The glowering loner has his small arsenal in his truck, and at one point he acts as though he means to take his guns into the party at its peak, when the sun is still down. But he seems to think better of it — temporarily. Maybe he wants someone to change his mind, to touch something in his soul; maybe he wants to fall in love. He knows he won’t, but he’s willing to entertain the possibility. Meanwhile, we meet various players at the after-party: Link (Connor Marx), an affable anarch whose house it is; Strobe Rainbow (Atsuko Okatsuka), a lesbian cartoonist going through an acrimonious breakup. Strobe and the killer actually have a couple of things in common, but they may be too alike in the wrong ways. She seems to sense his bad vibes, and seeks to repel him from her group.

In this way do former outcasts ostracize current ones. It’s not Strobe’s fault, of course, nor does the movie come close to suggesting it is. But these are all people who — the film implies — escaped a small-town life where they were considered strange, and found a community of the likeminded strange in the rave scene of Seattle. The killer himself is originally from Whitefish, Montana, where he has a history of small dust-ups, including shooting up a moose statue. He came to Seattle, he says, because it was “close by.” He wanted to run away from home, but not too far. (The actual Huff moved there with his identical twin brother; the movie doesn’t mention a brother.) David Call does quietly pained work as the killer seems to pass an internal point of no return. Symbolically castrated and ejected from the group, he walks sadly to his truck.

Gravning has some definite chops as a director. Whether out of financial necessity or out of respect for the dead, he doesn’t show much of the carnage as it’s happening; we get a few aftermath glimpses. The style of the filmmaking is subdued and mildly doomy even during the bouncy rave sequences, when the killer is never far from the camera’s gaze, leaning against a wall staring in morose incomprehension at the ravers. A couple of the stoned conversations are as dreary as they are in real life, but mostly Wallflower walks a fine, unsteady line between keeping the narrative engaging and somehow making the story “entertaining” (exploitative). The narrative itself is splintered, nonlinear, reflecting the killer’s own cluttered headspace. By the end, attention is also paid to the continuing PTSD and coping of the survivors, and I found myself indifferent to how true to the letter of the real story the movie was. It feels true enough. Many, many fewer people will see Wallflower than saw Joker in its opening weekend, alas.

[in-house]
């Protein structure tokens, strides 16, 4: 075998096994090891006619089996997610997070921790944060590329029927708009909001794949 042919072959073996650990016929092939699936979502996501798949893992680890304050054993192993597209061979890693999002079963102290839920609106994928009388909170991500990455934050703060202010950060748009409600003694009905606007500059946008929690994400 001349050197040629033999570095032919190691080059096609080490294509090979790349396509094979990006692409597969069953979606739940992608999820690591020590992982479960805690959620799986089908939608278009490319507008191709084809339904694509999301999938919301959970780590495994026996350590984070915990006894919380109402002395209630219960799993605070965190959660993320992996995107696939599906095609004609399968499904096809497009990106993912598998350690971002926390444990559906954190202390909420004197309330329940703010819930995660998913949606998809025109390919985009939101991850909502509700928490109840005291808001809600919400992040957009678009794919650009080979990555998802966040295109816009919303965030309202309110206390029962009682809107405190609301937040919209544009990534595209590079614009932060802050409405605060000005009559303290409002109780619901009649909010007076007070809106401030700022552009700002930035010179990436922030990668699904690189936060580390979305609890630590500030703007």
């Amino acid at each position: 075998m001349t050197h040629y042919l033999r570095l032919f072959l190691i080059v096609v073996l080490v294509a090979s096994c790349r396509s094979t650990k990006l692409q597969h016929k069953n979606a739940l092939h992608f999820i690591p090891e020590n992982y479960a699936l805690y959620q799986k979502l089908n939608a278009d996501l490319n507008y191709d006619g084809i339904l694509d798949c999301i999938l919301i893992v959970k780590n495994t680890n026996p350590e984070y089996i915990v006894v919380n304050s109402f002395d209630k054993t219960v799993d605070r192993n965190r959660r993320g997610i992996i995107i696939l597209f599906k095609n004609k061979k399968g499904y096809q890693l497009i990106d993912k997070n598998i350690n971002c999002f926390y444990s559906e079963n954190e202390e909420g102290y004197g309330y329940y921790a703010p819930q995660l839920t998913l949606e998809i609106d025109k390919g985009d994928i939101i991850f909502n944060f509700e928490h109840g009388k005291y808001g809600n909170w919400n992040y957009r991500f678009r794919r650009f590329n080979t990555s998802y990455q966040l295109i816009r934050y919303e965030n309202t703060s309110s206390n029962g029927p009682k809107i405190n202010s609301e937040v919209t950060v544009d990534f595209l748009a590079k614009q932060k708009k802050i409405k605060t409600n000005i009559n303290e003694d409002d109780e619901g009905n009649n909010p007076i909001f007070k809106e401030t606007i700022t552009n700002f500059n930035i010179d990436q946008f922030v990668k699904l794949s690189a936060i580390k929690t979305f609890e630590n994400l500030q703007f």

Crawl

Posted September 29, 2019 by Rob Gonsalves
Categories: horror, overrated, thriller

crawl Acting in the roving-alligator thriller Crawl could not have been remotely fun. The poor leads — Kaya Scodelario and Barry Pepper as a daughter/father pair trapped in a flooded house along with several king-size gators — spend most of their screen time in a filthy, rusty, submerged crawlspace, and the atmosphere looks like a petri dish for tetanus, triple-E, you name it. Crawl is mercifully short at an hour and 27 minutes, but the cast and crew spent weeks in these conditions. Aside from the usual bugaboos about being devoured or drowning, the movie works our fears of the disgusting basement, where things are spawning and living without our knowledge and certainly without our consent. At least your basement doesn’t host gator hatchlings — unless, like the folks here, you live in Florida.

A Category 5 hurricane is screaming towards land, and our heroes — Scodelario as a driven varsity swimmer and Pepper as her tough but loving dad — reunite, along with the family dog, in a house soon battered by winds and menaced by rising water. (The levees are gonna break, too.) Aside from a couple of cops and a trio of dumb looters — all gator fodder — Crawl is a two-handed exercise, much like director Alexandre Aja’s international calling-card slasher film Haute Tension (High Tension). There’s surprisingly little art here, though, just pulpy jolts arriving on schedule. And we don’t feel nearly as much for the daughter or the father, however compellingly enacted, as we’re clearly meant to. This is Low Tension. We simply aren’t convinced that meaningful lives (other than the obvious snacks tossed to the gators to pass the time) are at stake, not even the dog’s.